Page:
Public lands are treasures

Letter to the editor

Posted: Monday, October 18, 2004

As American citizens still able to enjoy pristine wilderness, set aside as public lands by past generations, it is our right to vote for representatives whom we trust to value and maintain them.

It is also our responsibility to keep these officials informed of our expectations once they are elected. By communicating with our lawmakers, we can help protect our national assets. Laws governing air and water pollution need continuous attention from all of us. We still have clean air to breathe, which is not the case in Mexico City or Bombay. Our streams and oceans can still support marine life. However, these things are increasingly at risk, and too often special interests set agendas for our public servants.

Our public lands are some of our greatest national treasurers. We are able to withstand natural disasters without our topsoil being washed into the sea, as it is in Haiti, where forests have been shaved off the land. Nearly everyone who lives here benefits from these lands in some way. Some people derive a livelihood from their bounty; others find recreation and rejuvenation. Our homes are beautified by art created by those who have visited these wild places. Even if we are unable to go there ourselves, we can find inspiration by reading the poetry and reflections of those who have. Public lands are where we can reconnect with the goodness of the earth.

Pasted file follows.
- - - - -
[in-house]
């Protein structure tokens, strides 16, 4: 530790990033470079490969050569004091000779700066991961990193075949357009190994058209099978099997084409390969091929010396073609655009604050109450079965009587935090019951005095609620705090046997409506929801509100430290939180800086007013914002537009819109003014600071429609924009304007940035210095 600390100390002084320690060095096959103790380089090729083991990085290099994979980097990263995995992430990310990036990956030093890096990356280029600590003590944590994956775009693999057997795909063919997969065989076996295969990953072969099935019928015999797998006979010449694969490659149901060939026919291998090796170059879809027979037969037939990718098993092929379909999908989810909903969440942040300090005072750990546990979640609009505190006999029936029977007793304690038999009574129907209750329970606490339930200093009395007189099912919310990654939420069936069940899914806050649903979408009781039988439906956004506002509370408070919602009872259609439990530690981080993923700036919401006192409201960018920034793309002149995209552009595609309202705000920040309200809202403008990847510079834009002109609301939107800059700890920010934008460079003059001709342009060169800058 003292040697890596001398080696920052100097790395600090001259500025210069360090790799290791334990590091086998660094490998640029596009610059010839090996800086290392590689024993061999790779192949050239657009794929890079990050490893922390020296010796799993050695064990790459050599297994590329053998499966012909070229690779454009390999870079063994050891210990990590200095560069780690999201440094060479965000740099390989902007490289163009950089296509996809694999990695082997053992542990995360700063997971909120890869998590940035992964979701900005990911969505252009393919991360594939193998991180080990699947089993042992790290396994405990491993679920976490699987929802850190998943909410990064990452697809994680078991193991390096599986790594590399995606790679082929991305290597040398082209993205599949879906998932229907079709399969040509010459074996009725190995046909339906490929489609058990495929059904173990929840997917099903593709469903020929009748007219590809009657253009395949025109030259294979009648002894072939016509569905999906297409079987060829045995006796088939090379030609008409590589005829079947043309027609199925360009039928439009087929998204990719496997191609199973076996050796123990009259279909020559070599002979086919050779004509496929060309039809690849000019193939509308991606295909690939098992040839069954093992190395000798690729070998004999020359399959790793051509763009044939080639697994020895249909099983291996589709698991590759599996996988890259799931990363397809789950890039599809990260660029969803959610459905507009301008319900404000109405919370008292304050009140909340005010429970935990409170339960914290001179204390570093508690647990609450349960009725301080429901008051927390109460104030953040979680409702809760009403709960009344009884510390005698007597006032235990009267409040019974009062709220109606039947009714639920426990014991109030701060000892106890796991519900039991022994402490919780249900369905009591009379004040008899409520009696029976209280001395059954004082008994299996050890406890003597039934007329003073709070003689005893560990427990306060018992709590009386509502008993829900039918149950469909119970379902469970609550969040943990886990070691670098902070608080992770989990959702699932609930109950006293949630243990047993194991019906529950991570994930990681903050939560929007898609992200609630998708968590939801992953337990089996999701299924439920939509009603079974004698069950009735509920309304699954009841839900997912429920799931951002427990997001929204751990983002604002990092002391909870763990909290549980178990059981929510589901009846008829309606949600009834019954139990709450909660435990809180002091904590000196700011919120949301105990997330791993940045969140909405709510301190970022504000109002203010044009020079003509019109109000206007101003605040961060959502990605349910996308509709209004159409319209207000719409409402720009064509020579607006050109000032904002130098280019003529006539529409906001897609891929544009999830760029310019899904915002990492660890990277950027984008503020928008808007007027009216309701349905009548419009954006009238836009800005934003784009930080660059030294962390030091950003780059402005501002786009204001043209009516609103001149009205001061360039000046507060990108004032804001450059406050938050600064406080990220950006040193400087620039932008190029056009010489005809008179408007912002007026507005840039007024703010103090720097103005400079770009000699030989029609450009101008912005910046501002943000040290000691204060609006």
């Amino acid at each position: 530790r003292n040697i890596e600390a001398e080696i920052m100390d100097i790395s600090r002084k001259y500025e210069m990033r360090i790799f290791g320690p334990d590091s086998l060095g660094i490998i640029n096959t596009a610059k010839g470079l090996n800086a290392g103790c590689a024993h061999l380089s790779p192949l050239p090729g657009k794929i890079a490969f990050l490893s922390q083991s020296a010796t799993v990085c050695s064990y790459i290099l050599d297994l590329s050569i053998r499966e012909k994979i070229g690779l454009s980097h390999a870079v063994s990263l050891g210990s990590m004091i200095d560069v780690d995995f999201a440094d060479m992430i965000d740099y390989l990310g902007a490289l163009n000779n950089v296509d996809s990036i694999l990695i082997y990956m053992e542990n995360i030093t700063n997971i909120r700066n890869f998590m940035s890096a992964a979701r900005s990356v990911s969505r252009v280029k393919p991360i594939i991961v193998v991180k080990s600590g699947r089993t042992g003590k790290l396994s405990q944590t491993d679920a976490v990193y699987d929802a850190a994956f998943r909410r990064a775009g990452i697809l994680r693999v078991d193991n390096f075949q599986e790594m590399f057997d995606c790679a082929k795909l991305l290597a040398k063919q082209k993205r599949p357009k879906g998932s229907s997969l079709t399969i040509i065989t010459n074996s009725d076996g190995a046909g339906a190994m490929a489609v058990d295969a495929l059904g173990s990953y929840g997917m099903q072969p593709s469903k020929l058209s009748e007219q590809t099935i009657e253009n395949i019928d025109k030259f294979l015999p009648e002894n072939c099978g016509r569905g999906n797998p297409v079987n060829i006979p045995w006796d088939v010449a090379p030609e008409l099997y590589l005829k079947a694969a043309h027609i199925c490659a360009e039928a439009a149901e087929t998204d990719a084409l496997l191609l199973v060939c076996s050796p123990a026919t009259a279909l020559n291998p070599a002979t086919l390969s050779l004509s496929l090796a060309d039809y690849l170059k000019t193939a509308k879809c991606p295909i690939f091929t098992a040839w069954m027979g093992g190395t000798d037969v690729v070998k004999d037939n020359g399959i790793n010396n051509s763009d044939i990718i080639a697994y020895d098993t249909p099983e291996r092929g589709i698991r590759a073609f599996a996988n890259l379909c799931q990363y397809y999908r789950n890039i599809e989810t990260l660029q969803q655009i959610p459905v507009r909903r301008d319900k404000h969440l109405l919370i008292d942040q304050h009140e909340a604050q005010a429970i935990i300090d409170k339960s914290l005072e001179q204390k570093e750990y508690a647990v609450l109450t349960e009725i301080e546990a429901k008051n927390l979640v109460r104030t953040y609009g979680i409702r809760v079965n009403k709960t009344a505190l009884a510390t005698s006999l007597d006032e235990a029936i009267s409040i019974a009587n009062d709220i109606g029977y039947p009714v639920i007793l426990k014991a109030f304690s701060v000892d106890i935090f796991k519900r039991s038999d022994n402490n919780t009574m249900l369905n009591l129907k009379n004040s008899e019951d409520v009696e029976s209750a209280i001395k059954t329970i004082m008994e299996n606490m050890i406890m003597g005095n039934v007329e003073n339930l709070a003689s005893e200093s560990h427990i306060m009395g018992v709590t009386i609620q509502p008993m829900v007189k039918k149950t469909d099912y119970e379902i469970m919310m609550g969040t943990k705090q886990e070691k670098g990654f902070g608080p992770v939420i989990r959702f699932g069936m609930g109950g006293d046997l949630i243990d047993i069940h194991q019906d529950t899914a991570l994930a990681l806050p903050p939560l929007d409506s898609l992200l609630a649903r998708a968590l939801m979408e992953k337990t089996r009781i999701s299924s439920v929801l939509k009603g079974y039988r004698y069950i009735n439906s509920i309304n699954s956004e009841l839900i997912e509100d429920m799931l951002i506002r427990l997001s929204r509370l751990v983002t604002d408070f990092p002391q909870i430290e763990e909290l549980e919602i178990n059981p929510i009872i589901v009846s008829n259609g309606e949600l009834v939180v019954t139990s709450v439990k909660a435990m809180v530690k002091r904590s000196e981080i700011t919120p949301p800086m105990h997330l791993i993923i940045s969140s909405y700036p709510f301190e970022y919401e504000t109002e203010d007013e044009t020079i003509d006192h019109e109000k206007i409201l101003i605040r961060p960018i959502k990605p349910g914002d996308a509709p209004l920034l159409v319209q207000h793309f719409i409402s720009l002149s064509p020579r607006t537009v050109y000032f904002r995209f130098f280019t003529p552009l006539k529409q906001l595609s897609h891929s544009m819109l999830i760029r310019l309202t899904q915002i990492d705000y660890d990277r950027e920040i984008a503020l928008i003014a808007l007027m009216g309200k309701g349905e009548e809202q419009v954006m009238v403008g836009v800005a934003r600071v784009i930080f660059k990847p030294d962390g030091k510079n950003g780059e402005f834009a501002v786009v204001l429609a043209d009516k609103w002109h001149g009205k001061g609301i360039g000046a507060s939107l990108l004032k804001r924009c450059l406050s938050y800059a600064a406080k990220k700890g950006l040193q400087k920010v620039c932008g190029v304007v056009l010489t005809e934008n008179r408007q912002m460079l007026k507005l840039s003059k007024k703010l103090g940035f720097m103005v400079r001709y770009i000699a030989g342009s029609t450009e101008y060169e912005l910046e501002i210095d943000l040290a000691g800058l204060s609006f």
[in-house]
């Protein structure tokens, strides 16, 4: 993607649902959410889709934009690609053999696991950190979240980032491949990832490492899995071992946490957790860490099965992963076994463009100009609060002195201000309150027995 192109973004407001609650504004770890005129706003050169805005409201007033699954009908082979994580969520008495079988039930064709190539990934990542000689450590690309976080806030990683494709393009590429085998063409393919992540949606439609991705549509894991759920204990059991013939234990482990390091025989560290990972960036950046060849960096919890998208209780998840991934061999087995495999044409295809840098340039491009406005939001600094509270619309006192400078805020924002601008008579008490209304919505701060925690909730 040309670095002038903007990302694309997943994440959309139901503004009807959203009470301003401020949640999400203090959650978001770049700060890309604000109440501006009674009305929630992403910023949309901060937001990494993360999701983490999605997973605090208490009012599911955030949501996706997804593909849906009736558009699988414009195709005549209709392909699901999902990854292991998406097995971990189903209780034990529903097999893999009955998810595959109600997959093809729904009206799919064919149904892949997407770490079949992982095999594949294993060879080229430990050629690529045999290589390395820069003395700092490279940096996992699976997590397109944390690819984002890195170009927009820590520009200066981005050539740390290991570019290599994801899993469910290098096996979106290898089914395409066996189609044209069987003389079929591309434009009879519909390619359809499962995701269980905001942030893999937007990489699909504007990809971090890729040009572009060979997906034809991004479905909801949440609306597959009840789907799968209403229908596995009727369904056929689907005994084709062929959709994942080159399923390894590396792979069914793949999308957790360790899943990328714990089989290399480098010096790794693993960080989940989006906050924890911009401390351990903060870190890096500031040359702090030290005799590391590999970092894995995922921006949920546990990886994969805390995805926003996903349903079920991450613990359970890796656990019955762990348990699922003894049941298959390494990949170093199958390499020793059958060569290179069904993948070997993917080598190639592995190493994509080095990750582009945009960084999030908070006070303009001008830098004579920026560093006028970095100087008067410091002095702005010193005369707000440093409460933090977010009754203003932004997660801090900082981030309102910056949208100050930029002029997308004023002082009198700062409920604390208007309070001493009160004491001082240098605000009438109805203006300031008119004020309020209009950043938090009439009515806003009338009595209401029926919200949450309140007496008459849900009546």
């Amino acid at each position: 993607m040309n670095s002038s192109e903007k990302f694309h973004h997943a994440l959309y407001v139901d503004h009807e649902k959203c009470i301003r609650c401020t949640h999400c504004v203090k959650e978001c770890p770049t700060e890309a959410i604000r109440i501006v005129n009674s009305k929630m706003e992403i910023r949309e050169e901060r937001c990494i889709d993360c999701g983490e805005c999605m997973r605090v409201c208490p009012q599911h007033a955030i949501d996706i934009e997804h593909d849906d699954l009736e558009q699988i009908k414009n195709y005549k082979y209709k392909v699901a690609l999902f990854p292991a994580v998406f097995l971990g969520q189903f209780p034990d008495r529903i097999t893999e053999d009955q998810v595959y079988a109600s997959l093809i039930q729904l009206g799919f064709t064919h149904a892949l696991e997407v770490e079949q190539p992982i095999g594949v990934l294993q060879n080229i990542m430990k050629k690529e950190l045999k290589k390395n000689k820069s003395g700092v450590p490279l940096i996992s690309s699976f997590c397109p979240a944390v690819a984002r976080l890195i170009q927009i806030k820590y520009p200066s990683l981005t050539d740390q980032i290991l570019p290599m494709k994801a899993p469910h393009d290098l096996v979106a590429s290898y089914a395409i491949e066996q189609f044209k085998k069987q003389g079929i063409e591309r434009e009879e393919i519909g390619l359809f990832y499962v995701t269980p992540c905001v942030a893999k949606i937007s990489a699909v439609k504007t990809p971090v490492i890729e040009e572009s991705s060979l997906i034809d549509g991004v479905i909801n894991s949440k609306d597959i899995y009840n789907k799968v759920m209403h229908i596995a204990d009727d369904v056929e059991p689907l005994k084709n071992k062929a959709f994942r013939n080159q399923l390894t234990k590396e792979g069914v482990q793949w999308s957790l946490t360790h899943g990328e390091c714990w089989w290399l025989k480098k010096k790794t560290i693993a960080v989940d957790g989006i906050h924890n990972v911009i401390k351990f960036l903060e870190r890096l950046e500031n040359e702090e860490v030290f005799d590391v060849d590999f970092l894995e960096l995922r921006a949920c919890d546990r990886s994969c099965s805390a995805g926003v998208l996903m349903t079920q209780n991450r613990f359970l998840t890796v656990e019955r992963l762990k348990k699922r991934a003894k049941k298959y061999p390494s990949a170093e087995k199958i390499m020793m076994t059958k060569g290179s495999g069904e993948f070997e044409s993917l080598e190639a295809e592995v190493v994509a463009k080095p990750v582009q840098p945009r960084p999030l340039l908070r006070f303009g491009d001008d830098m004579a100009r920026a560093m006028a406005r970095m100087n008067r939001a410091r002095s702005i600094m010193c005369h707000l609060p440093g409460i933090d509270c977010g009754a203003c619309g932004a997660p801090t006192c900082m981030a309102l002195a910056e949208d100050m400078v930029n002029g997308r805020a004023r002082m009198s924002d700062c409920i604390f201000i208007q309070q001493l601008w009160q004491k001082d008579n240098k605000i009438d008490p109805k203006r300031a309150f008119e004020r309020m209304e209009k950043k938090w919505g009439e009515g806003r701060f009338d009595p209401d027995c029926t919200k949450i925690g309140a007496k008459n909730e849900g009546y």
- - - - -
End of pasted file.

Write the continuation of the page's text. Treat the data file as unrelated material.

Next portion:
We entrust the care of our public lands to our elected officials. It is their job to manage them for the good of all of us; the lands are not theirs to give away to their own special interests. It is our job to help them remember why they are in Washington, and whom they are there to serve. Washington is a long way from Alaska, and the lands that mean so much to us here can become just bargaining chips on pieces of paper to politicians. The Cape Fox-Berners Bay land swap bill would give away up to 12,000 acres of the Tongass National Forest near Juneau to private corporations who stand to make big profits, in exchange for 3,000 mostly clear-cut acres near Ketchikan. If you think this is not only bad business but also a bad idea, then Sen. Lisa Murkowski (phone 202-224-6665) and Sen. Ted Stevens (202-224-3004) need to hear from you. Our great-grandchildren deserve to experience the awesome beauty in public lands.

Jackie Polasky


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